Today, we’re partnering with Google’s User Advocacy Group to share four smart tips to keep your nonprofit, your users, and you safe online.
1. Secure your passwords
Many of us “know” that it’s smart to pick a strong password, but out of convenience we also continue to use our favorite pet’s name (e.g. “Clifford”) or other not-so-creative passwords like “password.” Although pets like Clifford are great, they don’t make great passwords. Rather, this weak protection creates vulnerable access to some of your nonprofit’s most sensitive information.
Picking strong passwords that are different for each of your accounts is extremely important -- it’s also good practice to update your passwords regularly. Check out the following tips:
Use a unique password for each of your accounts. Would you give a burglar a key that accessed your home, car, garage, and more? Using the same password for multiple accounts creates the same type of risk. Ensure you’re protecting your data by using unique passwords for each account.
Include numbers, letters and symbols in your password. The longer your password is, the harder it is to guess. Adding numbers, symbols and mixed-case letters makes it harder for someone to gain access to your account.
Create password recovery options and keep them up-to-date. If you forget your password or get locked out, you need a way to get back into your account. Many services will send this information to a recovery email address to reset your password, so be sure your recovery email address is up-to-date and accessible. You may also be able to add a phone number to your profile to receive a code to reset your password via text message. Having a mobile phone number on your account is one of the easiest and most reliable ways to help keep your account safe.
2. Take the security checkup
Google’s Security Checkup is a quick, easy way to review the following information about your account (and more)!
Recent activity: This is a quick overview of your recent sign-ins to Google. If you see any activity from a location or device you don’t recognize, change your password immediately.
Account permissions: These are the apps, websites, and devices connected to your Google account. Take a look and make sure you trust—and actually use—all of them. You might want to remove an old phone, or that dusty app you never use.
Check your 2-step verification: Most people have only one layer of protection with their password. 2-step verification adds an additional layer of security to your account by requiring a phone or security key to access your account information.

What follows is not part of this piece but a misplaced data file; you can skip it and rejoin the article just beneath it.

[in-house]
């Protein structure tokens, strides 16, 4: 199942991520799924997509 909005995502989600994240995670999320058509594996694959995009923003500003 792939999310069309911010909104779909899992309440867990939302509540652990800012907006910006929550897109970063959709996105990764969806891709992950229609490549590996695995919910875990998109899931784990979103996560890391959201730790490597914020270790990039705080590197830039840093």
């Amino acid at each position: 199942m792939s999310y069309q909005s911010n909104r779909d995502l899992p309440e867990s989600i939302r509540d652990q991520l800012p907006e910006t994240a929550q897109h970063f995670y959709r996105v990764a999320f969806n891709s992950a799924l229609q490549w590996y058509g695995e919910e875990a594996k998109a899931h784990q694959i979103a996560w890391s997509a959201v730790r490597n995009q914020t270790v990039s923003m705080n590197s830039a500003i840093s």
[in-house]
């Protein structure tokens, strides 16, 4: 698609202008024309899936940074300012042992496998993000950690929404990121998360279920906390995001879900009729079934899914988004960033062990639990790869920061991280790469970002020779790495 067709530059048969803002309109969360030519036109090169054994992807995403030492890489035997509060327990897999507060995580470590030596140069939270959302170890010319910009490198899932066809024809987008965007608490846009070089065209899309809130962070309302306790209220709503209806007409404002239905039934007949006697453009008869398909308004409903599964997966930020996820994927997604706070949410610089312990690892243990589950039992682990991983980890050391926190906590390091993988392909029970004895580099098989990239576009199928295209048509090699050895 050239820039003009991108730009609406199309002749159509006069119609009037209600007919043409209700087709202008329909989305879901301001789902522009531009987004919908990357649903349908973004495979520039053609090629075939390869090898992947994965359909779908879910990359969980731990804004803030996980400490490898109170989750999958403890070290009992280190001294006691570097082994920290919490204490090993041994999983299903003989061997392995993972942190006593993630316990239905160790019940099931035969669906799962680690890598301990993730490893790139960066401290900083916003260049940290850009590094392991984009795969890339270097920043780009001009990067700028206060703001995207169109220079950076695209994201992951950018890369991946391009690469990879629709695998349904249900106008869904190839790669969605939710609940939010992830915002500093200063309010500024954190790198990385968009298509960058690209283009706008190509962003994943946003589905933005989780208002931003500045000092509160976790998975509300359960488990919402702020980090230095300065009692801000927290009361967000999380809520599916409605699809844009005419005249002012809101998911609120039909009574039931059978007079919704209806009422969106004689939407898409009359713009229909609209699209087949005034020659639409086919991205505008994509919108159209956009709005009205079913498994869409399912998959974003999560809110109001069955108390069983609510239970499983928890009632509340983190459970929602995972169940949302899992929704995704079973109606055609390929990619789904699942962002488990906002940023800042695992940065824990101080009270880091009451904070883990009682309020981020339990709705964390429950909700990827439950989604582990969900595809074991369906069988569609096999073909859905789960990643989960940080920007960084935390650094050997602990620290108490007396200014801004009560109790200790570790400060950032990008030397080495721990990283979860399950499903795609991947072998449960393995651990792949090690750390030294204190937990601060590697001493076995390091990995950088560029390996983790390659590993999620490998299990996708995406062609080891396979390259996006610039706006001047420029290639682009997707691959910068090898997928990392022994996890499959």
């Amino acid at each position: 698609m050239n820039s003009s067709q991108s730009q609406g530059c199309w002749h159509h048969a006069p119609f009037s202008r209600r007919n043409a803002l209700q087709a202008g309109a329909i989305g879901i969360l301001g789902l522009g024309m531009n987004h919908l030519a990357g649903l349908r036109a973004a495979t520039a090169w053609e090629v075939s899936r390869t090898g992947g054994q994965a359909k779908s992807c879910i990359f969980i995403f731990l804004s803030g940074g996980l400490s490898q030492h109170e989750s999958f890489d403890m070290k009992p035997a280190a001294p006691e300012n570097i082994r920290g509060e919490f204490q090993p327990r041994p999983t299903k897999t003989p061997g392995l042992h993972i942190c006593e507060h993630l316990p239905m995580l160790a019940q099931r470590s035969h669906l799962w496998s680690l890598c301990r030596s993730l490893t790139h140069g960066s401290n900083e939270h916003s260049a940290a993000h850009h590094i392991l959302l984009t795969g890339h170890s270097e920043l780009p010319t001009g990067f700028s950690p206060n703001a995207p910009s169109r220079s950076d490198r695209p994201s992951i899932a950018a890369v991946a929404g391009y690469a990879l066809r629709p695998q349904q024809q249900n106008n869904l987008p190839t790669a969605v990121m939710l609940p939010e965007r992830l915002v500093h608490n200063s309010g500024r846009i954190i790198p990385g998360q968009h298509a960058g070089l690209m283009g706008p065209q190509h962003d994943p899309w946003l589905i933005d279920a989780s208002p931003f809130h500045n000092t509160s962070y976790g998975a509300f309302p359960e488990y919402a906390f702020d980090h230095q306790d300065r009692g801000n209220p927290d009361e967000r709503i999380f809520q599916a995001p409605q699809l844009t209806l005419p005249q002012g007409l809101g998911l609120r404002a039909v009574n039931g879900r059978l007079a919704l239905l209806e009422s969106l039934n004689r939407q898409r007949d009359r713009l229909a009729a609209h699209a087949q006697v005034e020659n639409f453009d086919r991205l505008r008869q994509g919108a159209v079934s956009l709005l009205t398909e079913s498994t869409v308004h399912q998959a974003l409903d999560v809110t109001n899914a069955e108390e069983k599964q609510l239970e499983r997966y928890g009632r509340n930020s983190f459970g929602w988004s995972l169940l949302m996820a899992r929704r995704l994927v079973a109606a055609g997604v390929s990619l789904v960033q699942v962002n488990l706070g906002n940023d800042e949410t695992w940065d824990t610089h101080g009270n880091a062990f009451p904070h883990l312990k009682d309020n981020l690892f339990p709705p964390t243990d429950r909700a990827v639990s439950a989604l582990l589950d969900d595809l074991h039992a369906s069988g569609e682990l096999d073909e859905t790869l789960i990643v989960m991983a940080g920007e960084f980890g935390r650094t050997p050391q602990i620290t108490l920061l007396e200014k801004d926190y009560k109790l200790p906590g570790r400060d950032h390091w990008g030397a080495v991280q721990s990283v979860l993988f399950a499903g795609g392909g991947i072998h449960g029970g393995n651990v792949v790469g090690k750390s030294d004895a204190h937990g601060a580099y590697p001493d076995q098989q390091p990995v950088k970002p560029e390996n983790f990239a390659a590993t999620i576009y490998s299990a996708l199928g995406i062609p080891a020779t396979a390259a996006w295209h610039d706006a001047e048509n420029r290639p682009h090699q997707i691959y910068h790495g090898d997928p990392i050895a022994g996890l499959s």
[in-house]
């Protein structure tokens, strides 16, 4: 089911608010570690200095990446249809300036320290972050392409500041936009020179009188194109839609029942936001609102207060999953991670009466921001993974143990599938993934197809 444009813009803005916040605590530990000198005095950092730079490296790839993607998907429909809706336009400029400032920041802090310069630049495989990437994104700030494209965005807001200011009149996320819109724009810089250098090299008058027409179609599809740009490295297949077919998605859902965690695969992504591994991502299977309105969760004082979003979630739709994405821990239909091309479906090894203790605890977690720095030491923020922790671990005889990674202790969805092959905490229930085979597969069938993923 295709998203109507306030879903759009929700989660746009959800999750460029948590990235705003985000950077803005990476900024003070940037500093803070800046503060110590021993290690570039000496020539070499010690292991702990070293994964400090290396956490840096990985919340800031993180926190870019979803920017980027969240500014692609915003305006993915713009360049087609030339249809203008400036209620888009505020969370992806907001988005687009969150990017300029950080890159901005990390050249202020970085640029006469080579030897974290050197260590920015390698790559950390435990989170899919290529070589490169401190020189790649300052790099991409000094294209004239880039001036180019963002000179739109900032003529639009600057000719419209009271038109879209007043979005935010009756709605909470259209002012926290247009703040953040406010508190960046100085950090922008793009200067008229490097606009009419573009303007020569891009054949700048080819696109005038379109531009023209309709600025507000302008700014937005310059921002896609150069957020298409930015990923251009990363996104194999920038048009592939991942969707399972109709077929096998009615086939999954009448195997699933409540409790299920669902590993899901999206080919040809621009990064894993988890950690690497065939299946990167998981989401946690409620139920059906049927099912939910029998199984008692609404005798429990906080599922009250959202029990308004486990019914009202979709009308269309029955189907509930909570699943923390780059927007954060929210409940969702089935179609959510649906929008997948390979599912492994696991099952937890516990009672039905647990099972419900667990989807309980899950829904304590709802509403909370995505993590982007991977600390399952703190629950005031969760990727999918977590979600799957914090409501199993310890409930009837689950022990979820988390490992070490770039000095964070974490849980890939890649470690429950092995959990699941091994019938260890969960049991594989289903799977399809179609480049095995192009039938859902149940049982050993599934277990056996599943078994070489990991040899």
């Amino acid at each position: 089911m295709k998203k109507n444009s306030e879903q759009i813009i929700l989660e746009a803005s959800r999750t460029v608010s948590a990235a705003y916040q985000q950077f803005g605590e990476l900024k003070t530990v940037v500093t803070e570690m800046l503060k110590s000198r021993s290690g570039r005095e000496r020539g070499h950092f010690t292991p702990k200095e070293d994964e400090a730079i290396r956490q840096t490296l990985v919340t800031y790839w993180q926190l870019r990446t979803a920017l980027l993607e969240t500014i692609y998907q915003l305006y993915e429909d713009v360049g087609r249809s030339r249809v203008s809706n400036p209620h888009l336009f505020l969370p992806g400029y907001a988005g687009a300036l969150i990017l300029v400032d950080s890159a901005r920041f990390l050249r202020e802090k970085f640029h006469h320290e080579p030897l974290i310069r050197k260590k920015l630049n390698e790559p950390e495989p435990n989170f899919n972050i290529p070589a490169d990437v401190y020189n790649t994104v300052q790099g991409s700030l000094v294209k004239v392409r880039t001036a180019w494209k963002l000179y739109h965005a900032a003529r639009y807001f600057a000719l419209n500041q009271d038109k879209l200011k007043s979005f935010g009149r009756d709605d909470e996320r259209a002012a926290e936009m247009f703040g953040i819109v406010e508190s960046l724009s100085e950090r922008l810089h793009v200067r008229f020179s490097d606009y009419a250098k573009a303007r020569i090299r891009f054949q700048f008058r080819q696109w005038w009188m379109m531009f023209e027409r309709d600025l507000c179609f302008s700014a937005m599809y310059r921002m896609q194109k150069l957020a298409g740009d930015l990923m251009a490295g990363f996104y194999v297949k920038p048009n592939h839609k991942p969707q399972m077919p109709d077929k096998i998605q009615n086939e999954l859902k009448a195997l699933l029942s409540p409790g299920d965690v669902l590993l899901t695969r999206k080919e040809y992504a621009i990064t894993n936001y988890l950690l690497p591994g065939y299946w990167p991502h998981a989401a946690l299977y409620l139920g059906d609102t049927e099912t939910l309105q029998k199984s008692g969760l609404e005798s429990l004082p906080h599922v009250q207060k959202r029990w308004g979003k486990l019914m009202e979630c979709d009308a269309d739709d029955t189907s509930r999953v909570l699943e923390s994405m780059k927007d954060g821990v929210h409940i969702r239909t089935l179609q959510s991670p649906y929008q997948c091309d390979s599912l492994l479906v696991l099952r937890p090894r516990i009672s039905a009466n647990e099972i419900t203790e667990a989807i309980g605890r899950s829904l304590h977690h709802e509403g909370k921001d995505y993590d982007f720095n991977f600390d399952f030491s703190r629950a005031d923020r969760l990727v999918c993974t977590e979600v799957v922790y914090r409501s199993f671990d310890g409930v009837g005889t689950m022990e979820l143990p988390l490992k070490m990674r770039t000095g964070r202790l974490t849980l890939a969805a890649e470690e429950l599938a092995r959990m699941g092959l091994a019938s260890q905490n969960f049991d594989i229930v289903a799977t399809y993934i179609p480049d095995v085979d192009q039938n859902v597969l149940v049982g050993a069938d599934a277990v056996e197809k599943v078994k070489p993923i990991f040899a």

3. Understand your privacy settings
If you do your personal and business work on the same computer, you will want to also check your privacy settings through Google’s Privacy Checkup. Privacy Checkup allows you to control what information like photos, videos and reviews are shared to the public or to whomever you choose.
Manage your sharing: You can decide what information you want to share such as videos, photos and reviews. Perhaps your nonprofit videos are only shared with your friends, when you want them to be shared with anyone. This is a simple way to check to see who can see what.
Personalize your google experience: One additional function of privacy checkup is to see what information you’re sharing with Google. Google uses this information to provide better search results and more relevant information to get you answers quicker and more relevant information to share to your nonprofit community.
Review important information about how Google uses data to make services better for you and your nonprofit.
4. Ensure you're switching between your personal & business accounts
We understand that as a nonprofit, you wear many hats and manage multiple business accounts in addition to personal ones. Google makes it easy toggle between accounts — visit your account settings to quickly determine which data you’re accessing, and rest easy knowing your personal and business information are separate.
Guest Mode or Incognito mode: Share Chrome with other people in your organization and ensure everyone has their own settings and bookmarks. You can also utilize Guest mode or Incognito mode to open a private browsing session in Chrome without leaving browser history or cookies behind once you’ve logged out.
Using Chrome on an unfamiliar device or machine: If you’re using an unfamiliar device or machine, ensure you’ve properly logged out of your account before heading off to your next meeting.
Online security doesn’t have to be difficult. These simple steps will give you peace of mind and protect your nonprofit’s valuable work. If you have any other online security questions or want to recommend a topic for a future blog, please add a comment below.
To see if your nonprofit is eligible to participate, review the Google for Nonprofits eligibility guidelines. Google for Nonprofits offers organizations like yours access to Google tools like Gmail, Google Calendar, Google Drive, Google Ad Grants, YouTube for Nonprofits and more — all at no charge. These tools can help you reach new donors and volunteers, work more efficiently, and tell your nonprofit’s story. Learn more + enroll here.